RV: We also had a humble approach to it. I mean we’d walk in with our shirts but we wouldn’t walk up to the bartender and say, “Hey who’s the Head Brewer here? Send them out.” We’d go in like any other consumer; we just wanted to learn. And to be honest not every brewery knew or cared who we were. We only met Jim Koch like three weeks ago. We didn’t meet anyone from the big breweries for probably at least a year so it really depended on the situation.
JP: Was there a sense of relief when you finally visited every brewery in Massachusetts?
RV: It was really cool. But there are two scenarios. The first was when we finished the Massachusetts Brewers Guild paper passport.
BK: It was a big weekend. I think we visited six breweries.
RV: And you had to get stamps for that whole thing. Our last trip was a trip down to Cape Cod and we hit all the breweries there and then took a ferry across to Martha’s Vineyard and a ferry to Cisco Brewing on Nantucket and then we flew home from there. From that point forward we basically just kept up with new breweries. I think last year 20 something breweries opened up so we had to run around the state to visit those breweries and we’d revisit as many of the originals as we could. And this year it’s been keeping us busy. I mean full disclosure there’s a brewery out in western Mass. that opened up 3 weeks ago and we still need to get there now. So it’s a moving target.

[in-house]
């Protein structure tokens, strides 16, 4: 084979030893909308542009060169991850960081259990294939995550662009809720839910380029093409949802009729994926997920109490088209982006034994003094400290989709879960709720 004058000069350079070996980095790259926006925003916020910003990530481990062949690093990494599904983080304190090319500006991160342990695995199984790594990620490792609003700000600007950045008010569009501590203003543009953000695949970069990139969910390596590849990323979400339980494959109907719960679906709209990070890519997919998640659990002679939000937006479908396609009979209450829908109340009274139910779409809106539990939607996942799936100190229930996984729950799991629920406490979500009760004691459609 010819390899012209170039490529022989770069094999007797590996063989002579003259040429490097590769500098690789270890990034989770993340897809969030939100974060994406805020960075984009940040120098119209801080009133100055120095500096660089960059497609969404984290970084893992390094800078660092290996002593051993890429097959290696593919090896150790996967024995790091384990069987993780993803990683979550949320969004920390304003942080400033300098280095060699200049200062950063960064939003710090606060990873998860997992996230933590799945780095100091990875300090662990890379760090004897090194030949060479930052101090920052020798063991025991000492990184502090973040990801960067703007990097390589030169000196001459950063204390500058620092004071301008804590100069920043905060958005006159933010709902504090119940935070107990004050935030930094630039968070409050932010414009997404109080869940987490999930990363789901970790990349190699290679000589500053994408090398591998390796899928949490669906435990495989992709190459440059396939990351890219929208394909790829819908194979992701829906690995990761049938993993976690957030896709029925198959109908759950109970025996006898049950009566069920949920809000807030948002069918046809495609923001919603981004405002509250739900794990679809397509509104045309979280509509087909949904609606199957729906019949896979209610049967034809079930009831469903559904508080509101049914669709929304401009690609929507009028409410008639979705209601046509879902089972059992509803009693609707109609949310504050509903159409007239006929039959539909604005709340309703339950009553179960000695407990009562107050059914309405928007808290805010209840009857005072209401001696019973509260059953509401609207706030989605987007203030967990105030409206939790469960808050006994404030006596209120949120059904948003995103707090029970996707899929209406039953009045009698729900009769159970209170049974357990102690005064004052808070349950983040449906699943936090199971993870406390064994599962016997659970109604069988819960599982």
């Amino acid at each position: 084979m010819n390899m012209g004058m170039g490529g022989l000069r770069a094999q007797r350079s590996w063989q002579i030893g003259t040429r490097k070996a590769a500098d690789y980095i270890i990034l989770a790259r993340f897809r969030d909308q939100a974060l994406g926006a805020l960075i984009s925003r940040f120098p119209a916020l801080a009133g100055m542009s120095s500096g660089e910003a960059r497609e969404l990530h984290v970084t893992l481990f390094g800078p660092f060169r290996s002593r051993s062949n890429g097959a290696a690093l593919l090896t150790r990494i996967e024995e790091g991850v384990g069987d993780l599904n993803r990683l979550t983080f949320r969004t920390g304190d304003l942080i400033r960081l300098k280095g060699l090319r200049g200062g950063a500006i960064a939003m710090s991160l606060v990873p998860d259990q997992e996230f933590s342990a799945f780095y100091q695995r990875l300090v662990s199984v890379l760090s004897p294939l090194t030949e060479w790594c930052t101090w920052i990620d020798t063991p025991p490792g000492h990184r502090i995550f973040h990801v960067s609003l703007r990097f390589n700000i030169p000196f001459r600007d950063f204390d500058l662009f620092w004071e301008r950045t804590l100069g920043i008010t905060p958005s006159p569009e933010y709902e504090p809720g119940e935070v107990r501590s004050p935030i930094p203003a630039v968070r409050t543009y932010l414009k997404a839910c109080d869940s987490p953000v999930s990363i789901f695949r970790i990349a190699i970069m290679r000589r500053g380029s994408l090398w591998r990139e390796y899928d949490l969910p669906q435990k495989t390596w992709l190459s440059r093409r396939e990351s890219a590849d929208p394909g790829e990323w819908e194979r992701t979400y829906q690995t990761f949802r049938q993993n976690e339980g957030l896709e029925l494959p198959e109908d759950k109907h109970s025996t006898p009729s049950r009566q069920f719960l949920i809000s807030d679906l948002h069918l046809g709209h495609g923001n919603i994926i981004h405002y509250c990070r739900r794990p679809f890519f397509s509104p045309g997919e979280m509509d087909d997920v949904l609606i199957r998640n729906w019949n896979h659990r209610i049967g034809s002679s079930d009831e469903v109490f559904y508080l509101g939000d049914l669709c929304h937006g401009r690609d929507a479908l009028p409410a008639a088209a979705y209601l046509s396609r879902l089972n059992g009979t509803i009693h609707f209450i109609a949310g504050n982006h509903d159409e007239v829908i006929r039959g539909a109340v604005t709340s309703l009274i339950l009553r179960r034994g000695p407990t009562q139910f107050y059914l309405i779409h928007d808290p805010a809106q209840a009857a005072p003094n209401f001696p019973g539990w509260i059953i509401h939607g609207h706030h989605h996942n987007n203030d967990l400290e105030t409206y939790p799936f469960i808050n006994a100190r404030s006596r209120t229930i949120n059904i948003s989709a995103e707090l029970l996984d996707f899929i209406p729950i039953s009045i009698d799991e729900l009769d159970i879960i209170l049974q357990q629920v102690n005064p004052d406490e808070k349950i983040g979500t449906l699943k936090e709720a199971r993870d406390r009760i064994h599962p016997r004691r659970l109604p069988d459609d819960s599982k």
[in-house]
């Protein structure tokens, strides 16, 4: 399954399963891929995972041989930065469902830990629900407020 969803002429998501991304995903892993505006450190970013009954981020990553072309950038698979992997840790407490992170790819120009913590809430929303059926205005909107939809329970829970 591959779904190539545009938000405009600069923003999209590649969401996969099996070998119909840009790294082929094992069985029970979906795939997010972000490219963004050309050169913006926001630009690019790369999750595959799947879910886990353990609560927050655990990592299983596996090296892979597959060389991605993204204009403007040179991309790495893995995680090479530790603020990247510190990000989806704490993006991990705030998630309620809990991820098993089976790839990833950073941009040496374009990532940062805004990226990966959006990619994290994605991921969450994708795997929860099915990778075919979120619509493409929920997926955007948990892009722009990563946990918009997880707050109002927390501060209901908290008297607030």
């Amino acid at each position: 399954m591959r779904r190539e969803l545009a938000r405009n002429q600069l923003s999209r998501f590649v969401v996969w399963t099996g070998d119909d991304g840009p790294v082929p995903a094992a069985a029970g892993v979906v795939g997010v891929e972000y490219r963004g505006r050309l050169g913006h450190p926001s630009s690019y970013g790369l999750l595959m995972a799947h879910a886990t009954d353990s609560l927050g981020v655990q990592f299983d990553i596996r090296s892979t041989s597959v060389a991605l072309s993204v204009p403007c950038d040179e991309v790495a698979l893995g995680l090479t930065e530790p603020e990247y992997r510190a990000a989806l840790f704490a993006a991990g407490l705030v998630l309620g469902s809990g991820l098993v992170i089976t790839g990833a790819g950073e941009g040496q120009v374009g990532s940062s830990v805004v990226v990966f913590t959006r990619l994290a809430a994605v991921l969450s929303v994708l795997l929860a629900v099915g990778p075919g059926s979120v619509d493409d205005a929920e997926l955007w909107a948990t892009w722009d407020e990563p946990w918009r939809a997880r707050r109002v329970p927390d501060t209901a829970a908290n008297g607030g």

JP: Do breweries now reach out and let you know they’re opening?
BK: It’s a sense of pride we have. We don’t want to be caught not knowing about a new brewery. It’s good to know that we provide folks with accurate information and work very hard to do that.
RV: And that’s why the guild asked for our help; they don’t necessarily know every single brewery.
BK: Well also not every new brewery might be guild members so it can be hard to keep track of.
JP: To step back, what’s the beer scene like in Mass?
RV: Well one of the things we’ve found is that the community is very positive and welcoming as consumers, breweries, anyone. Plus I think the state is small enough that you can go and visit every brewery.
BK: Yeah, imagine living in California and trying to visit every brewery.
RV: You can do that in Massachusetts if you’re crazy enough.
BK: It also just feels very connected from brewery to brewery. But then there’s also a variety, you have breweries in urban areas like Night Shift or Aeronaut or others and then if you go up to Stone Cow it’s got this barn and small taproom.
RV: We also have a pretty good history of craft beer. Obviously, Sam Adams was one of the first, and Harpoon also really got things going early on and were pioneers.